by Jerry ElengicalJun 11, 2021
Sturm & Drang - an exhibition at the premises of the Osservatorio Fondazione Prada in Milan - is the latest in a line of collaborations between Fondazione Prada, gta exhibitions, and the Institute for the History and Theory of Architecture at the ETH Zurich Department of Architecture in Switzerland. As a successor to the Sturm & Drang Studio university lecture series, which was followed by a preliminary exhibition at the Fondazione Prada Aoyama in Tokyo, titled Sturm & Drang Preview Services, this third phase of the project (from September 9, 2021 - January 23, 2022) will extend the scope of its predecessors, exploring the initial practices and processes involved in the creation of computer generated imagery (CGI) environments and experiences. Removing the focus from the refined digital end product to investigate and illuminate underlying concepts and techniques, the exhibition’s programme is curated by architect Luigi Alberto Cippini of emerging architecture and urbanism practice Armature Globale, alongside Fred Fischli and Niels Olsen of gta Exhibitions.
Sturm & Drang traces the ever-present impact of CGI imagery on modern life, from its implementations in content such as video games and film special effects to more strategic applications like architectural design, art, medicine, forensics, warfare, advertising, and simulated experiences such as virtual and augmented reality. Building on the extremes depicted by its namesake, the18th century German art, music, and literary movement Sturm und Drang - translated as ‘Storm and Stress’, the exhibition highlights the stark irony between the heavily produced and often emotionally poignant visuals created by CGI, and the inhospitable environments and labour-intensive methods employed to create them. Realised as a series of interactive installation mock-ups and architectural modules that cite both existing and imaginary spaces - depicting their creation from a technical and conceptual standpoint, the exhibits on show draw attention to the incredible complexity of digital modelling and its omnipresent influence in contemporary media.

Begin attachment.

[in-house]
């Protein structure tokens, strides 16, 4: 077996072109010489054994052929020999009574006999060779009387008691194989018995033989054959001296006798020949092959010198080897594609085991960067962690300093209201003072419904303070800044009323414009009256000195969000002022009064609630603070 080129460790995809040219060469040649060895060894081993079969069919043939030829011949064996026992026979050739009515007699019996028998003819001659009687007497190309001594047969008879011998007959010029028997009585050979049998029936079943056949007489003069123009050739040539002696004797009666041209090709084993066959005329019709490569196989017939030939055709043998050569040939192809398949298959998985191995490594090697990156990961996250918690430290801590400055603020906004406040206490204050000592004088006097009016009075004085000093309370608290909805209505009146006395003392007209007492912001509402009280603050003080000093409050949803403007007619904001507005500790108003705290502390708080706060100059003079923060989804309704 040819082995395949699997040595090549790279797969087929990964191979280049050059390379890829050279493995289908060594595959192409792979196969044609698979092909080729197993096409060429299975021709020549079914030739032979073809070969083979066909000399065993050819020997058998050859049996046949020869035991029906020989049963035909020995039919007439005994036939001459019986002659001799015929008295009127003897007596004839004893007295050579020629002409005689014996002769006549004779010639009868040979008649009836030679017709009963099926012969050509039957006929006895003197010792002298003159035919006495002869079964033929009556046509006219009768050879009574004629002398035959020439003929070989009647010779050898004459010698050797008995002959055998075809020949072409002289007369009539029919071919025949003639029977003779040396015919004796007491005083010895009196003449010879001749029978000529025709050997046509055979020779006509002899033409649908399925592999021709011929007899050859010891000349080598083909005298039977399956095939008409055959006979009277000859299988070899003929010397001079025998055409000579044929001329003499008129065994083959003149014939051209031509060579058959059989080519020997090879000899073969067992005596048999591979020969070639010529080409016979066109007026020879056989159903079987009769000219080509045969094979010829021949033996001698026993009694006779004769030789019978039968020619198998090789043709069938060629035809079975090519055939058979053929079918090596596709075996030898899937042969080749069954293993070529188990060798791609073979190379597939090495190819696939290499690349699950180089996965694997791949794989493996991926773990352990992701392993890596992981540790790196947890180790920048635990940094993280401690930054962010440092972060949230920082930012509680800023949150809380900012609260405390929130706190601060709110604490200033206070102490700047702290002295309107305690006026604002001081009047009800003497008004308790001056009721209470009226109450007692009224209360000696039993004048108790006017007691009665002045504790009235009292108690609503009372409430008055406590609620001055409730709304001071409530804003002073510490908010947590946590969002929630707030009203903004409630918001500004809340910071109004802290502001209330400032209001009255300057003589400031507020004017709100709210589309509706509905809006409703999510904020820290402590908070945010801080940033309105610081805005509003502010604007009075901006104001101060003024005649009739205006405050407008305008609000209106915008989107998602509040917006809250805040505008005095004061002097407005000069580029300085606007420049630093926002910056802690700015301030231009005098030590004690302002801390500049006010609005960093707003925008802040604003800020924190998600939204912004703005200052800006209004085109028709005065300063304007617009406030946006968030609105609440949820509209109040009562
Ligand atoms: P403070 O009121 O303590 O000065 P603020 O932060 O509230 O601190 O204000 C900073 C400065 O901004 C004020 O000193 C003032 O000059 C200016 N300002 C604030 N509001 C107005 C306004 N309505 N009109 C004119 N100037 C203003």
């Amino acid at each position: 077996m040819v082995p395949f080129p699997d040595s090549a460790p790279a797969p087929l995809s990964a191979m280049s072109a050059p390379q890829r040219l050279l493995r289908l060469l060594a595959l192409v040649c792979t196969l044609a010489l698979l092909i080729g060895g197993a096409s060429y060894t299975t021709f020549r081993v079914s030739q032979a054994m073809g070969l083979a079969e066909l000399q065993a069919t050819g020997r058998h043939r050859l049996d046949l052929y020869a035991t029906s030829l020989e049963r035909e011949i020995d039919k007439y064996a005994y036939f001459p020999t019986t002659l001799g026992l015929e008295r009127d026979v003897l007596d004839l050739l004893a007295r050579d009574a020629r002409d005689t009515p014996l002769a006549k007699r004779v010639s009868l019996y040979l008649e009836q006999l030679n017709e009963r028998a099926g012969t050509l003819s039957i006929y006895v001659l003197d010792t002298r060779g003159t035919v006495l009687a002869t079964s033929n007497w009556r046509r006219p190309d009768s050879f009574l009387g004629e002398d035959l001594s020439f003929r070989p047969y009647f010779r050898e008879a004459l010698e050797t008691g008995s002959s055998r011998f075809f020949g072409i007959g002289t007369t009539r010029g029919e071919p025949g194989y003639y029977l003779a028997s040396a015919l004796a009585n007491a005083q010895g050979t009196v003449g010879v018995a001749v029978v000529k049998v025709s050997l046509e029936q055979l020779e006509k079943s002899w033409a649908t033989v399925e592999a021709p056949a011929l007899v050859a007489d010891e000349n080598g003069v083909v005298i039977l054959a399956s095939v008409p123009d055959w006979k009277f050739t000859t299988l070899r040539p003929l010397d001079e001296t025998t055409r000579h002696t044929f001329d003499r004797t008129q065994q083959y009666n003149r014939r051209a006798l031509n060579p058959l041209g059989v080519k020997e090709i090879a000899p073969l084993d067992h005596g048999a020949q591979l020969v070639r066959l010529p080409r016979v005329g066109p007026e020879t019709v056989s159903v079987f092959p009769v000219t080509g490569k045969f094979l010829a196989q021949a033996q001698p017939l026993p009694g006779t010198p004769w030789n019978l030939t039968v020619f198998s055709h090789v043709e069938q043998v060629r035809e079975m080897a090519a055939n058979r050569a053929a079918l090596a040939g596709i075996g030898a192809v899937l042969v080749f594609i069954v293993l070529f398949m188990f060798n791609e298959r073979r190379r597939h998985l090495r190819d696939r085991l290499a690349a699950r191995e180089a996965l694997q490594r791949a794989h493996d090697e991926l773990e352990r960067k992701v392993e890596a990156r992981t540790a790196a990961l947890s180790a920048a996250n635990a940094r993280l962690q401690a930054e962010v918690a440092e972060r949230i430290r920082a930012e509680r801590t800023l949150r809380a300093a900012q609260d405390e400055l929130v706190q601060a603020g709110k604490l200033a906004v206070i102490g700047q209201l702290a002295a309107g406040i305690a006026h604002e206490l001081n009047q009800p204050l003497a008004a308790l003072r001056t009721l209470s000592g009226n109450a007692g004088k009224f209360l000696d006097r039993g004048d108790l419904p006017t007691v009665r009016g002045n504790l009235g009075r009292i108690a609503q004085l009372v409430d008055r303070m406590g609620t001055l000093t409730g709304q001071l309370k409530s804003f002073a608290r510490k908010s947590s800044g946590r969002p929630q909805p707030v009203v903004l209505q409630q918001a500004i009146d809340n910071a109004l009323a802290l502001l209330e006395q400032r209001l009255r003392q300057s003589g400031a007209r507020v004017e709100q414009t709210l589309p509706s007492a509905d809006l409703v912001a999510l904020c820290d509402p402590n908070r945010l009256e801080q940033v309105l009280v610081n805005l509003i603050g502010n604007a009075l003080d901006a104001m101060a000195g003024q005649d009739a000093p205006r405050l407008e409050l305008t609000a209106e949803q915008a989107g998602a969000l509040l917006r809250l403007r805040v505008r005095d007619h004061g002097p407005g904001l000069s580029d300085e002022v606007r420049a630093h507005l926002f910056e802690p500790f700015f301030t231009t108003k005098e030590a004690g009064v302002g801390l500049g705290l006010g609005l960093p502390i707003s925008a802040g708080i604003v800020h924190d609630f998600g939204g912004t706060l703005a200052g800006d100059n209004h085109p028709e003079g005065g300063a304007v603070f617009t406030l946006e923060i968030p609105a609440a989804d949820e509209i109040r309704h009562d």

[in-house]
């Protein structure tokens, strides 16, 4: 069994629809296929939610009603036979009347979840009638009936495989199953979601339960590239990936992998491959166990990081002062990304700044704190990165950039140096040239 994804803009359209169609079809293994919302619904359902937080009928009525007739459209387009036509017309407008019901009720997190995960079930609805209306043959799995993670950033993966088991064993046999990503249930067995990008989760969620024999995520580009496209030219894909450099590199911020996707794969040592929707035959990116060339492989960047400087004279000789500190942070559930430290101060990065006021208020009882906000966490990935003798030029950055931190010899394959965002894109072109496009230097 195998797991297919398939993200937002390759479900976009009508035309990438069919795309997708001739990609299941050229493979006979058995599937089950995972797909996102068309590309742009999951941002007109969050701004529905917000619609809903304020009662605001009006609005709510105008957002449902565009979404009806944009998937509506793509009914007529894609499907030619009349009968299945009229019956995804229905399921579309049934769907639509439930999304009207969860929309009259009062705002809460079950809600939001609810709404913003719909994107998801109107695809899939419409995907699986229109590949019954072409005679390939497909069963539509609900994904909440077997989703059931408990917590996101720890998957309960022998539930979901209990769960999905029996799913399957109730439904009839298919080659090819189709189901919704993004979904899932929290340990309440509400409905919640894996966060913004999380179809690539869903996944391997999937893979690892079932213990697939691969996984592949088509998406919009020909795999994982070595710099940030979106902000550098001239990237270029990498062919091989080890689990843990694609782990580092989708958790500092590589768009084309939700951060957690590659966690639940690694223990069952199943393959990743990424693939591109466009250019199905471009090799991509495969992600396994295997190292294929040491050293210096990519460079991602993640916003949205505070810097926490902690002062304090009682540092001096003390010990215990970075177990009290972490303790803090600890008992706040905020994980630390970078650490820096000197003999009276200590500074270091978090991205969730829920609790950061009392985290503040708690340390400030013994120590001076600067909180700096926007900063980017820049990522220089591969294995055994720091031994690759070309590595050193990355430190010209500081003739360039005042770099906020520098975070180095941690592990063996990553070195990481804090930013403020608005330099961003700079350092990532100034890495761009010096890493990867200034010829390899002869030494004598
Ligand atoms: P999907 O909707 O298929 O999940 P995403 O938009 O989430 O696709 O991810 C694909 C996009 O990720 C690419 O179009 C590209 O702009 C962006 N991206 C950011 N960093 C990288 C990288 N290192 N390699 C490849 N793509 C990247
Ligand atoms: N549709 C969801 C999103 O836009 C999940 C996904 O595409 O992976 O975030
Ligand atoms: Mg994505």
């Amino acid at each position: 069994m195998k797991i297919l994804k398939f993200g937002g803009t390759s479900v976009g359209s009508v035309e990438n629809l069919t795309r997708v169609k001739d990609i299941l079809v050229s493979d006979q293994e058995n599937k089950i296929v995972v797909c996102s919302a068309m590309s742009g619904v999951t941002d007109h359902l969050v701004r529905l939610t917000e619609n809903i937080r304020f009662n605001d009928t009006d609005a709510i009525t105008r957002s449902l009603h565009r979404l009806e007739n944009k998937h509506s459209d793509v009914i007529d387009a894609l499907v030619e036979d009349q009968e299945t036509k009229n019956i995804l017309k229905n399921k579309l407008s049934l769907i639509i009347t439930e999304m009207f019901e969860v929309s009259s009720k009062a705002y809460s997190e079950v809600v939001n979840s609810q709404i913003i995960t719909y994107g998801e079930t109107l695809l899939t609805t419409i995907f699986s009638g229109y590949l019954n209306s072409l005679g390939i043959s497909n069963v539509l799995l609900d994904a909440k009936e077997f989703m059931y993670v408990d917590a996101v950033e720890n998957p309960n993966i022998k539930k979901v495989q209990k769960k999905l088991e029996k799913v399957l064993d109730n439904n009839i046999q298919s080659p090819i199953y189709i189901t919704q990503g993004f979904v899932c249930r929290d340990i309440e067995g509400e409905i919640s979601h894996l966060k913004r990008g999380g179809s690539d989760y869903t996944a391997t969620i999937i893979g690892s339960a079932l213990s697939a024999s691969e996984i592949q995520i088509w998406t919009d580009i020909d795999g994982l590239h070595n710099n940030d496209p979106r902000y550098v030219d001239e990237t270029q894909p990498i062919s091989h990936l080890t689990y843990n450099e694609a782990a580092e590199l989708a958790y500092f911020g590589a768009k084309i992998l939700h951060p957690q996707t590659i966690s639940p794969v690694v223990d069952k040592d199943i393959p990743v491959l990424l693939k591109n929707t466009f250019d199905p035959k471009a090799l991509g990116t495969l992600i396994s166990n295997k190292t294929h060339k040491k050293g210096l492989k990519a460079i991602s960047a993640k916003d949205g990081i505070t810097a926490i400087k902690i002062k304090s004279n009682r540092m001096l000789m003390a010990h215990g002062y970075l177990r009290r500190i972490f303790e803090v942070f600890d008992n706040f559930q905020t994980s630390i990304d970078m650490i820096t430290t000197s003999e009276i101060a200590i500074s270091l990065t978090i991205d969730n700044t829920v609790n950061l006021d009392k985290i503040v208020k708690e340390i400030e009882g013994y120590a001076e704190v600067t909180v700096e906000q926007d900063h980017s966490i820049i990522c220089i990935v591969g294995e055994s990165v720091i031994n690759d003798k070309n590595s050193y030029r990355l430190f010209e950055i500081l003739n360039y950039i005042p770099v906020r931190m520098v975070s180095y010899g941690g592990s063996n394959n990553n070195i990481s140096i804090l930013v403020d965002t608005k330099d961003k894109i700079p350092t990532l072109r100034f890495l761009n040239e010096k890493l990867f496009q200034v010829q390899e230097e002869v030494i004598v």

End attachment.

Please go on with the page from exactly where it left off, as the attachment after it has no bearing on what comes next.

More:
Designed by Armature Globale, the sequence of archived environments and modules commences with a prototype for a military first-person shooter (FPS) setting - an archetype that is ubiquitous in gaming as well as military training. This reference model is also widely used in the treatment of post-traumatic stress disorder (PTSD) for combat veterans, as per the curators. Exploring the real/virtual duality of how the same technology is presently used to design weapons in both the real and virtual world, this zone’s spatial configuration simplifies the concepts behind 3D motion tracking software which is utilised in cinematic post-production as well as tactical movement recording. The next space encountered is a tribute to a landmark work of fiction in the cyberpunk genre - William Gibson’s 1984 novel Neuromancer, featuring a recreation of the Cheap Hotel Chiba, where the book’s cyber hacker protagonist Henry Dorsett Case, connects to cyberspace.
Following this, visitors will be led into a space that celebrates the collective global culture behind the field of CGI production. A series of monitor-covered walls are used to play edited and post-produced videos of online videos and tutorials used to train designers and convey knowledge about the artform. This method of exhibition outlines the informal information channels and atypical learning patterns that are core features of the domain’s DIY ethos. A combination of optical and technological tables alongside mountable sleep spaces define the fourth environment on the second level of the exhibition. The design of this space intends to reflect the limbo hours spent by designers in waiting for digital renderings to complete, as a reflection of the procedures that bring CGI productions to life. MDF panels, tubular metallic poles, wooden structures, and plexiglass constitute the material palette for the design, structured as a museum and archive prototype envisioned for an existing modernist parking lot complex at ETH Zurich.
This final edition of the project Sturm & Drang extends the scope of its previous phases, which involved conversations with the Vice President of Research at The Walt Disney Studios along with the director of Disney Research Studios - Markus Gross, in addition to the American software company nTopology, the France-based architectural visualisation studio ArtefactoryLab, as well as artists Meriem Bennani, Sybil Montet, Emanuel Rossetti, and Sara Sadik. The culmination of a long-term project, this exhibition at the Osservatorio offers a tribute to the unsung stories and efforts that have made the digital world the vibrant place it is today.
To view the online lectures featured in the Sturm & Drang Studio workshop, click here.